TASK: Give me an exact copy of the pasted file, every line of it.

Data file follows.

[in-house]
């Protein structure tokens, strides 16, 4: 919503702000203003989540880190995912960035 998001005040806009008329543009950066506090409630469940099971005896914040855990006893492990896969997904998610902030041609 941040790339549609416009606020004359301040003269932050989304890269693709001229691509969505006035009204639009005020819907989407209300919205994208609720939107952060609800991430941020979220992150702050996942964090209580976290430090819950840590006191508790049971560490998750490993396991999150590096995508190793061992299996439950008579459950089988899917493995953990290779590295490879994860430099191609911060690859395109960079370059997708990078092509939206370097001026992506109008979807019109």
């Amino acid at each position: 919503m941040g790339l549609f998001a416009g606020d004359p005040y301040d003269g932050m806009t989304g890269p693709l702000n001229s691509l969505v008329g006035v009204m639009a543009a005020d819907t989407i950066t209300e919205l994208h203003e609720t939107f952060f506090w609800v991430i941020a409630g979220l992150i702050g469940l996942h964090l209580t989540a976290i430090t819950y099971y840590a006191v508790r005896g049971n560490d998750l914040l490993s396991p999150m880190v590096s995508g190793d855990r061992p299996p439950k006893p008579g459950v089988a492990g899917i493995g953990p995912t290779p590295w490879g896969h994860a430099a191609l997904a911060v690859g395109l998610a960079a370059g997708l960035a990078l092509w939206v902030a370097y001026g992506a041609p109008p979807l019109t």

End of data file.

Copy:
[in-house]
């Protein structure tokens, strides 16, 4: 919503702000203003989540880190995912960035 998001005040806009008329543009950066506090409630469940099971005896914040855990006893492990896969997904998610902030041609 941040790339549609416009606020004359301040003269932050989304890269693709001229691509969505006035009204639009005020819907989407209300919205994208609720939107952060609800991430941020979220992150702050996942964090209580976290430090819950840590006191508790049971560490998750490993396991999150590096995508190793061992299996439950008579459950089988899917493995953990290779590295490879994860430099191609911060690859395109960079370059997708990078092509939206370097001026992506109008979807019109």
């Amino acid at each position: 919503m941040g790339l549609f998001a416009g606020d004359p005040y301040d003269g932050m806009t989304g890269p693709l702000n001229s691509l969505v008329g006035v009204m639009a543009a005020d819907t989407i950066t209300e919205l994208h203003e609720t939107f952060f506090w609800v991430i941020a409630g979220l992150i702050g469940l996942h964090l209580t989540a976290i430090t819950y099971y840590a006191v508790r005896g049971n560490d998750l914040l490993s396991p999150m880190v590096s995508g190793d855990r061992p299996p439950k006893p008579g459950v089988a492990g899917i493995g953990p995912t290779p590295w490879g896969h994860a430099a191609l997904a911060v690859g395109l998610a960079a370059g997708l960035a990078l092509w939206v902030a370097y001026g992506a041609p109008p979807l019109t």